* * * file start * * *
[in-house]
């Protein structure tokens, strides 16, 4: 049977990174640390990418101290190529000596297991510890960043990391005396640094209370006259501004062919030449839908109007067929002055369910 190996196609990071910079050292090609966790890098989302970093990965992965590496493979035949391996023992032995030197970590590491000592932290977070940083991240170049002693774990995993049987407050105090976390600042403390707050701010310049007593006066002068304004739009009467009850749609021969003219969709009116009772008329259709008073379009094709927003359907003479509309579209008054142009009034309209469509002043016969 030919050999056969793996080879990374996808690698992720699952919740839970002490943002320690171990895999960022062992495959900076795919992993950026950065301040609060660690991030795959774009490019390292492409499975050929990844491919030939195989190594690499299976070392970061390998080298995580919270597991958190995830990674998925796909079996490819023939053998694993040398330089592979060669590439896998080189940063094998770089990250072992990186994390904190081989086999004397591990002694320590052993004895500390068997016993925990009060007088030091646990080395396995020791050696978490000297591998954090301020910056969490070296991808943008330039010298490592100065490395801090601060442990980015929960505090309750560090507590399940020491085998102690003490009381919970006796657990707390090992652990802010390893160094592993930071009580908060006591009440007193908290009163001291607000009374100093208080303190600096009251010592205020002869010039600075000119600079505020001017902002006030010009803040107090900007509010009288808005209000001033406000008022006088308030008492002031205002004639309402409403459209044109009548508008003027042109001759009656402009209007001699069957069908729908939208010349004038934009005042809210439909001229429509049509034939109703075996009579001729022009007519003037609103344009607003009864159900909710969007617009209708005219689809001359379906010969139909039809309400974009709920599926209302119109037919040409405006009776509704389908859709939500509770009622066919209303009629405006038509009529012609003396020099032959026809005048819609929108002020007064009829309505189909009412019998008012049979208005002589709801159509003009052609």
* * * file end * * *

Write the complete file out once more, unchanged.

[in-house]
């Protein structure tokens, strides 16, 4: 049977990174640390990418101290190529000596297991510890960043990391005396640094209370006259501004062919030449839908109007067929002055369910 190996196609990071910079050292090609966790890098989302970093990965992965590496493979035949391996023992032995030197970590590491000592932290977070940083991240170049002693774990995993049987407050105090976390600042403390707050701010310049007593006066002068304004739009009467009850749609021969003219969709009116009772008329259709008073379009094709927003359907003479509309579209008054142009009034309209469509002043016969 030919050999056969793996080879990374996808690698992720699952919740839970002490943002320690171990895999960022062992495959900076795919992993950026950065301040609060660690991030795959774009490019390292492409499975050929990844491919030939195989190594690499299976070392970061390998080298995580919270597991958190995830990674998925796909079996490819023939053998694993040398330089592979060669590439896998080189940063094998770089990250072992990186994390904190081989086999004397591990002694320590052993004895500390068997016993925990009060007088030091646990080395396995020791050696978490000297591998954090301020910056969490070296991808943008330039010298490592100065490395801090601060442990980015929960505090309750560090507590399940020491085998102690003490009381919970006796657990707390090992652990802010390893160094592993930071009580908060006591009440007193908290009163001291607000009374100093208080303190600096009251010592205020002869010039600075000119600079505020001017902002006030010009803040107090900007509010009288808005209000001033406000008022006088308030008492002031205002004639309402409403459209044109009548508008003027042109001759009656402009209007001699069957069908729908939208010349004038934009005042809210439909001229429509049509034939109703075996009579001729022009007519003037609103344009607003009864159900909710969007617009209708005219689809001359379906010969139909039809309400974009709920599926209302119109037919040409405006009776509704389908859709939500509770009622066919209303009629405006038509009529012609003396020099032959026809005048819609929108002020007064009829309505189909009412019998008012049979208005002589709801159509003009052609």